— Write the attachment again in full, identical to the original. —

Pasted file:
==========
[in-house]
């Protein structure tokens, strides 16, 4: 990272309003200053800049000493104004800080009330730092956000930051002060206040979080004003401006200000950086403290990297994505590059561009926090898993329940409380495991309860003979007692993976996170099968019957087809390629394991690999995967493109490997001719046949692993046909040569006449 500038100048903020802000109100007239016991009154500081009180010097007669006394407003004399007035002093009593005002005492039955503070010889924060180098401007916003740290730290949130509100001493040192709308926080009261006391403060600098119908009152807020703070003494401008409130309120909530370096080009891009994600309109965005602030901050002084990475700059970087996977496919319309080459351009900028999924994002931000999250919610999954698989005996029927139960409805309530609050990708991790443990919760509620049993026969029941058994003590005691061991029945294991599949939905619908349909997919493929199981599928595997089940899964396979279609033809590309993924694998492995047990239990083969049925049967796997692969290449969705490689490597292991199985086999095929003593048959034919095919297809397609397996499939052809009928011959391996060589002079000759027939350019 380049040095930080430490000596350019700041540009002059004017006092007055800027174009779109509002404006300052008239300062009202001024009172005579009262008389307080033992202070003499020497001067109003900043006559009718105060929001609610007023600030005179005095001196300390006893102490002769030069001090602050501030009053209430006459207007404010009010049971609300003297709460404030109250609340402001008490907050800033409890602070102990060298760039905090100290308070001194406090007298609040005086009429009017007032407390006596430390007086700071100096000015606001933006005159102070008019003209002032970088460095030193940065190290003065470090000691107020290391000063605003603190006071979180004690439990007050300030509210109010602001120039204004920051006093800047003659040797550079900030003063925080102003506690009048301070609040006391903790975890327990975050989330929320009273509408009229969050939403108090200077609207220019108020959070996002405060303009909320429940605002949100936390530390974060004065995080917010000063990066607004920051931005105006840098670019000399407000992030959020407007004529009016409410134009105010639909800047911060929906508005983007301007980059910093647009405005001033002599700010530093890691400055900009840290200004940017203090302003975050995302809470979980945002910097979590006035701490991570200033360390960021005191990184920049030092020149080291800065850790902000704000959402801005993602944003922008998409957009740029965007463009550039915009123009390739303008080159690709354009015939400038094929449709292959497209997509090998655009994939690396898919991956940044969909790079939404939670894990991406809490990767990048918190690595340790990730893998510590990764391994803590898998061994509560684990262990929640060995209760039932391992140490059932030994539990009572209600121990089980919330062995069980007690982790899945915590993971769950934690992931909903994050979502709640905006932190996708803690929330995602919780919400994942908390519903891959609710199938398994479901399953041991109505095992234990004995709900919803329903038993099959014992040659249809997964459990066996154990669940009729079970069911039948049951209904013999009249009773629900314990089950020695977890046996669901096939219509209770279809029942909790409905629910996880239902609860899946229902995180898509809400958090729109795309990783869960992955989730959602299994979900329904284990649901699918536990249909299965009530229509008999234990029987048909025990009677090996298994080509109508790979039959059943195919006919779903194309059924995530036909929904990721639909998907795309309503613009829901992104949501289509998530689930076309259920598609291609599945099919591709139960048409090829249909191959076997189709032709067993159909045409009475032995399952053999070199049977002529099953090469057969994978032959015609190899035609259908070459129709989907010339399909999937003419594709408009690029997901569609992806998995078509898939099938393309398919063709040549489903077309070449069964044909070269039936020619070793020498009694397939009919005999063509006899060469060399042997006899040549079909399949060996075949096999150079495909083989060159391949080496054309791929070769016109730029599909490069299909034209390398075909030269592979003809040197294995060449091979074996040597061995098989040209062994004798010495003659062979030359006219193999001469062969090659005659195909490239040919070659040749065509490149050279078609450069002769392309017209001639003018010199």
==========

[in-house]
């Protein structure tokens, strides 16, 4: 990272309003200053800049000493104004800080009330730092956000930051002060206040979080004003401006200000950086403290990297994505590059561009926090898993329940409380495991309860003979007692993976996170099968019957087809390629394991690999995967493109490997001719046949692993046909040569006449 500038100048903020802000109100007239016991009154500081009180010097007669006394407003004399007035002093009593005002005492039955503070010889924060180098401007916003740290730290949130509100001493040192709308926080009261006391403060600098119908009152807020703070003494401008409130309120909530370096080009891009994600309109965005602030901050002084990475700059970087996977496919319309080459351009900028999924994002931000999250919610999954698989005996029927139960409805309530609050990708991790443990919760509620049993026969029941058994003590005691061991029945294991599949939905619908349909997919493929199981599928595997089940899964396979279609033809590309993924694998492995047990239990083969049925049967796997692969290449969705490689490597292991199985086999095929003593048959034919095919297809397609397996499939052809009928011959391996060589002079000759027939350019 380049040095930080430490000596350019700041540009002059004017006092007055800027174009779109509002404006300052008239300062009202001024009172005579009262008389307080033992202070003499020497001067109003900043006559009718105060929001609610007023600030005179005095001196300390006893102490002769030069001090602050501030009053209430006459207007404010009010049971609300003297709460404030109250609340402001008490907050800033409890602070102990060298760039905090100290308070001194406090007298609040005086009429009017007032407390006596430390007086700071100096000015606001933006005159102070008019003209002032970088460095030193940065190290003065470090000691107020290391000063605003603190006071979180004690439990007050300030509210109010602001120039204004920051006093800047003659040797550079900030003063925080102003506690009048301070609040006391903790975890327990975050989330929320009273509408009229969050939403108090200077609207220019108020959070996002405060303009909320429940605002949100936390530390974060004065995080917010000063990066607004920051931005105006840098670019000399407000992030959020407007004529009016409410134009105010639909800047911060929906508005983007301007980059910093647009405005001033002599700010530093890691400055900009840290200004940017203090302003975050995302809470979980945002910097979590006035701490991570200033360390960021005191990184920049030092020149080291800065850790902000704000959402801005993602944003922008998409957009740029965007463009550039915009123009390739303008080159690709354009015939400038094929449709292959497209997509090998655009994939690396898919991956940044969909790079939404939670894990991406809490990767990048918190690595340790990730893998510590990764391994803590898998061994509560684990262990929640060995209760039932391992140490059932030994539990009572209600121990089980919330062995069980007690982790899945915590993971769950934690992931909903994050979502709640905006932190996708803690929330995602919780919400994942908390519903891959609710199938398994479901399953041991109505095992234990004995709900919803329903038993099959014992040659249809997964459990066996154990669940009729079970069911039948049951209904013999009249009773629900314990089950020695977890046996669901096939219509209770279809029942909790409905629910996880239902609860899946229902995180898509809400958090729109795309990783869960992955989730959602299994979900329904284990649901699918536990249909299965009530229509008999234990029987048909025990009677090996298994080509109508790979039959059943195919006919779903194309059924995530036909929904990721639909998907795309309503613009829901992104949501289509998530689930076309259920598609291609599945099919591709139960048409090829249909191959076997189709032709067993159909045409009475032995399952053999070199049977002529099953090469057969994978032959015609190899035609259908070459129709989907010339399909999937003419594709408009690029997901569609992806998995078509898939099938393309398919063709040549489903077309070449069964044909070269039936020619070793020498009694397939009919005999063509006899060469060399042997006899040549079909399949060996075949096999150079495909083989060159391949080496054309791929070769016109730029599909490069299909034209390398075909030269592979003809040197294995060449091979074996040597061995098989040209062994004798010495003659062979030359006219193999001469062969090659005659195909490239040919070659040749065509490149050279078609450069002769392309017209001639003018010199």